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f6: (A) In situ fluid cell HAADF STEM image of diluted aqueous alumina slurry.The hydration layer is manifested as a cloud enveloping aggregated nanopsheres. These hydrated aggregates and surrounding liquid represent the new nanoparticles in the slurries. Scale bar: 100 nm. Inset shows schematics of the formed aggregate with the size and aspect ratio different from that of initial spherical particles. (B) Size distribution of long axis, X, of the hydrated aggregates measured 133 ± 100 nm (n = 100). (C) Size distribution of short axis of the hydrated aggregates, Y, measured 87 ± 61 nm (n = 100).

Mentions: Figure 6 (A) reveals the alumina nanoparticles in water, with the hydration layer manifested as a cloud enveloping several nanopsheres at once, as schematically shown in the inset. The aggregate is considered an ellipsoid with the mean values of the long and short axes of the aggregates formed in the liquid were reported in Fig. 6 (B, C) as 133 ± 100 nm and 87 ± 61.2 nm (n = 100), respectively. Here a relatively low image contrast had likely led to a larger error in the size measurements, contributing to a wider size distribution. Liquid cell holder allowed for limited tilting (± 22 degrees), and we have employed imaging of the tilted cell specifically to evaluate the third (thickness) dimension of the specimen. Based on the data obtained in this manner, the aggregation in Z-direction could be viewed as very similar to that in the direction of short (Y) axis.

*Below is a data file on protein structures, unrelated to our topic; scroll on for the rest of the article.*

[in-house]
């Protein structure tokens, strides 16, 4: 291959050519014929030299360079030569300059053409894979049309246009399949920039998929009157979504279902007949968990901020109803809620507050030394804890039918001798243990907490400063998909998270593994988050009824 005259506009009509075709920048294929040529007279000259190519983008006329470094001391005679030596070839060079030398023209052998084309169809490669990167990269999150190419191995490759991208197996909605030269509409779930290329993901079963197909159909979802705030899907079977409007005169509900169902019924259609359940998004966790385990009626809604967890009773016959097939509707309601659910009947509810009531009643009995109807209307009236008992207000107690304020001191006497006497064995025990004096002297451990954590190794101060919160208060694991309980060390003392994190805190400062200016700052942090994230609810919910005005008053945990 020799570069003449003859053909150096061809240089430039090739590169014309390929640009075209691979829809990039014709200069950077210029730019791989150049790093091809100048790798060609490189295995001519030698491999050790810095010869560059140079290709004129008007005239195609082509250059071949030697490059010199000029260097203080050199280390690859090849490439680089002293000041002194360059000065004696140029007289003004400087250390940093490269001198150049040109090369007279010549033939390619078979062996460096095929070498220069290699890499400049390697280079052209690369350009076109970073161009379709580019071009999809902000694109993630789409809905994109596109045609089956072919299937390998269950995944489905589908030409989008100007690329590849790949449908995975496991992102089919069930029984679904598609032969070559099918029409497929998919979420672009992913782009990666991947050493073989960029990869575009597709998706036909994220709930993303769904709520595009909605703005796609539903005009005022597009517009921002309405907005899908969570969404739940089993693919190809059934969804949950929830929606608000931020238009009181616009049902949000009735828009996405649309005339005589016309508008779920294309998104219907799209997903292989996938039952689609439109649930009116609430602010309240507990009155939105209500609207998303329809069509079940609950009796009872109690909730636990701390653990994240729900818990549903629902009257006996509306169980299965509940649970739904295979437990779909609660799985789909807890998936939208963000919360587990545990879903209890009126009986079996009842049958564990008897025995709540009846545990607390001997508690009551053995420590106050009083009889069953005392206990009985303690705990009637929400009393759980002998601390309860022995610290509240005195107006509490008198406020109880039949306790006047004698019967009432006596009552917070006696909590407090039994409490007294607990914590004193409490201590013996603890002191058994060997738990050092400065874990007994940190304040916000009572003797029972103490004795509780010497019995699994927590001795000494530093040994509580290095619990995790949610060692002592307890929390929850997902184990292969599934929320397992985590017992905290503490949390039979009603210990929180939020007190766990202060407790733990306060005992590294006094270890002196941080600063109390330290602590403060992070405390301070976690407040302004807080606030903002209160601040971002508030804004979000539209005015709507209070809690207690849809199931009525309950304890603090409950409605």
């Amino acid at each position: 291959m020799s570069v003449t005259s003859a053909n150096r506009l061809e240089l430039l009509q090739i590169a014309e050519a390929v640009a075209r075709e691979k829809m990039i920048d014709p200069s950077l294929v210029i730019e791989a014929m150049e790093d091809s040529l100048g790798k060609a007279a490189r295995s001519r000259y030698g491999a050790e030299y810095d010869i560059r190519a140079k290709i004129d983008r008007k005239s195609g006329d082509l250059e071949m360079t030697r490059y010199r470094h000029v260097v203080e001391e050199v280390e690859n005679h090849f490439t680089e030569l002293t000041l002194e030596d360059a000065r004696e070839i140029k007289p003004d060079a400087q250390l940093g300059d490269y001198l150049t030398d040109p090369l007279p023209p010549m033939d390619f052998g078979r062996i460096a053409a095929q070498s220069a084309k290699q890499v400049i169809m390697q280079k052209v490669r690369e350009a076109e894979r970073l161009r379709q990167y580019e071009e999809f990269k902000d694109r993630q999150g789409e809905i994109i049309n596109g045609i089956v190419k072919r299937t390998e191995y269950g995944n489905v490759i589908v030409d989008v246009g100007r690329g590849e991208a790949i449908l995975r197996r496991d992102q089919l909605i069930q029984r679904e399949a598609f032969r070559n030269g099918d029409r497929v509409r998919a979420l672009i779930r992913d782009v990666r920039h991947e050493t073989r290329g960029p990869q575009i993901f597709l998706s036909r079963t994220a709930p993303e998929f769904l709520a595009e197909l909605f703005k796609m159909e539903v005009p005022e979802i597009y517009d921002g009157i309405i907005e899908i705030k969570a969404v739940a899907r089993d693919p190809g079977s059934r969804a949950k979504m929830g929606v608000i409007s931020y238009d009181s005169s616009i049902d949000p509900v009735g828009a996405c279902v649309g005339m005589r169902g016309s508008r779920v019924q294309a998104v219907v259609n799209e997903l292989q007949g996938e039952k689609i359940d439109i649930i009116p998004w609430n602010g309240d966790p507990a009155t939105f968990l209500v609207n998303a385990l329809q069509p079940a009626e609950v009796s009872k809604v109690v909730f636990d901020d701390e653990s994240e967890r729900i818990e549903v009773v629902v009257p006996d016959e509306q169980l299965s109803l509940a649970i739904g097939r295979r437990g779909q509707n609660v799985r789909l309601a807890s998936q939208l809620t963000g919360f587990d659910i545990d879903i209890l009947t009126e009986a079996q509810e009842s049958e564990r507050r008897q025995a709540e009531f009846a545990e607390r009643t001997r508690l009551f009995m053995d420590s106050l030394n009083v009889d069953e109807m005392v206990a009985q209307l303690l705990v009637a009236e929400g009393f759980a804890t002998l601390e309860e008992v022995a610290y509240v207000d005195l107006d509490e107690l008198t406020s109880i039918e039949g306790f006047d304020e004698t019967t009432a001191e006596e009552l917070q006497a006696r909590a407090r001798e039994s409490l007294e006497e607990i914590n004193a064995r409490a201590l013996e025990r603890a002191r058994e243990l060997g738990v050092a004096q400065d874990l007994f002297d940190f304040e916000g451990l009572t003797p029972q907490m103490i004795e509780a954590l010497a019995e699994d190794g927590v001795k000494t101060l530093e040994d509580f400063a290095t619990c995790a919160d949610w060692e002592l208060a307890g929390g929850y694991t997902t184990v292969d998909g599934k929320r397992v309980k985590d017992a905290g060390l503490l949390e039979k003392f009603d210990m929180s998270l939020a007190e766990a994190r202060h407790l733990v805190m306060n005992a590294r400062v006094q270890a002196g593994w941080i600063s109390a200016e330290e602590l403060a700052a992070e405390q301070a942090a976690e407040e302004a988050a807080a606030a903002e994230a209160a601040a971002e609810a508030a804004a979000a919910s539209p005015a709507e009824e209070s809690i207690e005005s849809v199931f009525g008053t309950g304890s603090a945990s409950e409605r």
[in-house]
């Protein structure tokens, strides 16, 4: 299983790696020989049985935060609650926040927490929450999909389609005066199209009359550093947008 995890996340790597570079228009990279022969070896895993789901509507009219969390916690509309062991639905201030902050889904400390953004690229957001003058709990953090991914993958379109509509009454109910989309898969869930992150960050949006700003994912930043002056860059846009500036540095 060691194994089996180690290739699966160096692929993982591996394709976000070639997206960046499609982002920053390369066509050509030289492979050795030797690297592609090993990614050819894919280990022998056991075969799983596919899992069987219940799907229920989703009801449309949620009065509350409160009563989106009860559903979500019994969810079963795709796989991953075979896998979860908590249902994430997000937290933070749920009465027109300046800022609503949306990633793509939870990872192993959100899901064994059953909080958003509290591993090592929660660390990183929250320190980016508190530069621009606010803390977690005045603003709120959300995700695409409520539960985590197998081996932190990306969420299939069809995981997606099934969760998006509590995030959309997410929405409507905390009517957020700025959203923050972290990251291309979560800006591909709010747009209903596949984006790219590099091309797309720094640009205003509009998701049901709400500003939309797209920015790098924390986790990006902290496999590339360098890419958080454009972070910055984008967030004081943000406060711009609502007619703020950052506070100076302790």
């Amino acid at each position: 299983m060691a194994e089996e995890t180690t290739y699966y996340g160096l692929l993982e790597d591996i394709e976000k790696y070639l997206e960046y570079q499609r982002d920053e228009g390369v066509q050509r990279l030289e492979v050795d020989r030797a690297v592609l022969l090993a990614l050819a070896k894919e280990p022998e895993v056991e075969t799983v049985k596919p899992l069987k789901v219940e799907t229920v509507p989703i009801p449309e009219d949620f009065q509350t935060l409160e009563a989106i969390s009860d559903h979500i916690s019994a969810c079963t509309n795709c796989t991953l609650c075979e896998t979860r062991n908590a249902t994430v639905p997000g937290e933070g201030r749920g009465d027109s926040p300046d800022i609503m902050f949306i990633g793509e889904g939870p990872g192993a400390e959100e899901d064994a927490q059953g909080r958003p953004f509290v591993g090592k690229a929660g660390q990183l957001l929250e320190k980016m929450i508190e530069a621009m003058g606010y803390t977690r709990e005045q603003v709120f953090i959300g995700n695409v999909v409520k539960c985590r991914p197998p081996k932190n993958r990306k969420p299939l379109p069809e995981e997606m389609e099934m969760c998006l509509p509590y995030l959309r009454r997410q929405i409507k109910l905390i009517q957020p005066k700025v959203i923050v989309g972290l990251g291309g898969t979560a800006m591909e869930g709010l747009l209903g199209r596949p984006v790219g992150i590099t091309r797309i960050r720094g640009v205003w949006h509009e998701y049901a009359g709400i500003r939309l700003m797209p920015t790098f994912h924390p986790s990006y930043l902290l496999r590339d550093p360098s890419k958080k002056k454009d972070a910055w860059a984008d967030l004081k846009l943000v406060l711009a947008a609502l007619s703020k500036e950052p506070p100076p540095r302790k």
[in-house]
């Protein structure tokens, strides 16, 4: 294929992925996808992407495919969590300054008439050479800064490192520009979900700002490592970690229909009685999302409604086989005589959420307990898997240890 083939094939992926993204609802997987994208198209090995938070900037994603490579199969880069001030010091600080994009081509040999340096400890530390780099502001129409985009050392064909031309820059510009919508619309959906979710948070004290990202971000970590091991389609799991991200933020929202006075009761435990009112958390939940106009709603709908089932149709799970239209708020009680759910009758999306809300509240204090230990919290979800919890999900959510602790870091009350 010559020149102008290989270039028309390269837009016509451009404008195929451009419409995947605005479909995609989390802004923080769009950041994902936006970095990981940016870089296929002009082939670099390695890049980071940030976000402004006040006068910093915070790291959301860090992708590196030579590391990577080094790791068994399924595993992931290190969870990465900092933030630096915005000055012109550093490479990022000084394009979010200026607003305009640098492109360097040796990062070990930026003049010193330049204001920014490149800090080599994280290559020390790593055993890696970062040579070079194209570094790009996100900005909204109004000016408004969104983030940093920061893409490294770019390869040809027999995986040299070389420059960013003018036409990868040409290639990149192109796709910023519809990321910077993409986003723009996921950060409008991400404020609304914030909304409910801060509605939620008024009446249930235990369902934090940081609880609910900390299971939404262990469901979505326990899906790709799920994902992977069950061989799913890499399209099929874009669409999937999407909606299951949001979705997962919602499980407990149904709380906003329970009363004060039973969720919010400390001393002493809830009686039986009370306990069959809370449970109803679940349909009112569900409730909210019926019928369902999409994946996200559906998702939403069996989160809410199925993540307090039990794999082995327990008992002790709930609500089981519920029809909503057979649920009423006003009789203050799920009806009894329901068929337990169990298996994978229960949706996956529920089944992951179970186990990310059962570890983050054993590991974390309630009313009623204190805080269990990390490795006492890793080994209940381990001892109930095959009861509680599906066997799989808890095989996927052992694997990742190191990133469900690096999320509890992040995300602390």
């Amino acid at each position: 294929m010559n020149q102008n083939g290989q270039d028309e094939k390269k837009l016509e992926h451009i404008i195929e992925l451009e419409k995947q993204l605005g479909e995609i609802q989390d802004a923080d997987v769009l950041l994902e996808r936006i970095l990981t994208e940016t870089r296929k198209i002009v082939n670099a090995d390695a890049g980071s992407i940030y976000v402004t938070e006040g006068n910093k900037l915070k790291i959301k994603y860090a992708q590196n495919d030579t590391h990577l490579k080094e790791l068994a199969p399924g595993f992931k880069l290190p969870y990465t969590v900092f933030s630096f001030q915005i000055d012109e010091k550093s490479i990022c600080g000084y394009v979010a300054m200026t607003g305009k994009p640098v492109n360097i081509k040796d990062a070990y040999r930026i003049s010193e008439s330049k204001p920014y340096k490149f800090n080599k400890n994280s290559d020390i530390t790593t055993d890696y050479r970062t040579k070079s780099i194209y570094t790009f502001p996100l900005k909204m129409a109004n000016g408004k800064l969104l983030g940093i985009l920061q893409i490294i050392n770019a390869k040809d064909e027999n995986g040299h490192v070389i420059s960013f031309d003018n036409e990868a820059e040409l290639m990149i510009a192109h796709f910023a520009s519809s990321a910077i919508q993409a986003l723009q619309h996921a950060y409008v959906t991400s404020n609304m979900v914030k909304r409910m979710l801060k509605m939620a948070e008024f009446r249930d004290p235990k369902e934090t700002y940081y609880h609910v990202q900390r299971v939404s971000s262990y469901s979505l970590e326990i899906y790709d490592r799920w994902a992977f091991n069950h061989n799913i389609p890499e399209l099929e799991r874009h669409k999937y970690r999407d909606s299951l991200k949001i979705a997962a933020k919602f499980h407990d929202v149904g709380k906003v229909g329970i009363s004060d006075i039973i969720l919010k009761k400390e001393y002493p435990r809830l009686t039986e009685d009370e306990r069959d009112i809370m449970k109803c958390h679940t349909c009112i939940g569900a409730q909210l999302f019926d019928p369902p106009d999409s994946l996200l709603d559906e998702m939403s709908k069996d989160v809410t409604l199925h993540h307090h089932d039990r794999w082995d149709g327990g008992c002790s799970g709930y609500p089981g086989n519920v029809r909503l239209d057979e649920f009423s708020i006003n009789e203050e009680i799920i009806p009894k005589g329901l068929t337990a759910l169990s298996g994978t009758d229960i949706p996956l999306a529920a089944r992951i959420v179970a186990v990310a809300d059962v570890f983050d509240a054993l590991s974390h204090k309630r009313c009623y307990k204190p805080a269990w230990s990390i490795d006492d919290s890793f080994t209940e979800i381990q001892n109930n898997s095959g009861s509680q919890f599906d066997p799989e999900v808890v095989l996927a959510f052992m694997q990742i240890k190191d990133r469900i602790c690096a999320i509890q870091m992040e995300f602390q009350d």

Direct Visualization of the Hydration Layer on Alumina Nanoparticles with the Fluid Cell STEM in situ.

Firlar E, Çınar S, Kashyap S, Akinc M, Prozorov T - Sci Rep (2015)

(A) In situ fluid cell HAADF STEM image of diluted aqueous alumina slurry.The hydration layer is manifested as a cloud enveloping aggregated nanopsheres. These hydrated aggregates and surrounding liquid represent the new nanoparticles in the slurries. Scale bar: 100 nm. Inset shows schematics of the formed aggregate with the size and aspect ratio different from that of initial spherical particles. (B) Size distribution of long axis, X, of the hydrated aggregates measured 133 ± 100 nm (n = 100). (C) Size distribution of short axis of the hydrated aggregates, Y, measured 87 ± 61 nm (n = 100).
© Copyright Policy - open-access
Related In: Results  -  Collection

License
Show All Figures
getmorefigures.php?uid=PMC4440531&req=5

f6: (A) In situ fluid cell HAADF STEM image of diluted aqueous alumina slurry.The hydration layer is manifested as a cloud enveloping aggregated nanopsheres. These hydrated aggregates and surrounding liquid represent the new nanoparticles in the slurries. Scale bar: 100 nm. Inset shows schematics of the formed aggregate with the size and aspect ratio different from that of initial spherical particles. (B) Size distribution of long axis, X, of the hydrated aggregates measured 133 ± 100 nm (n = 100). (C) Size distribution of short axis of the hydrated aggregates, Y, measured 87 ± 61 nm (n = 100).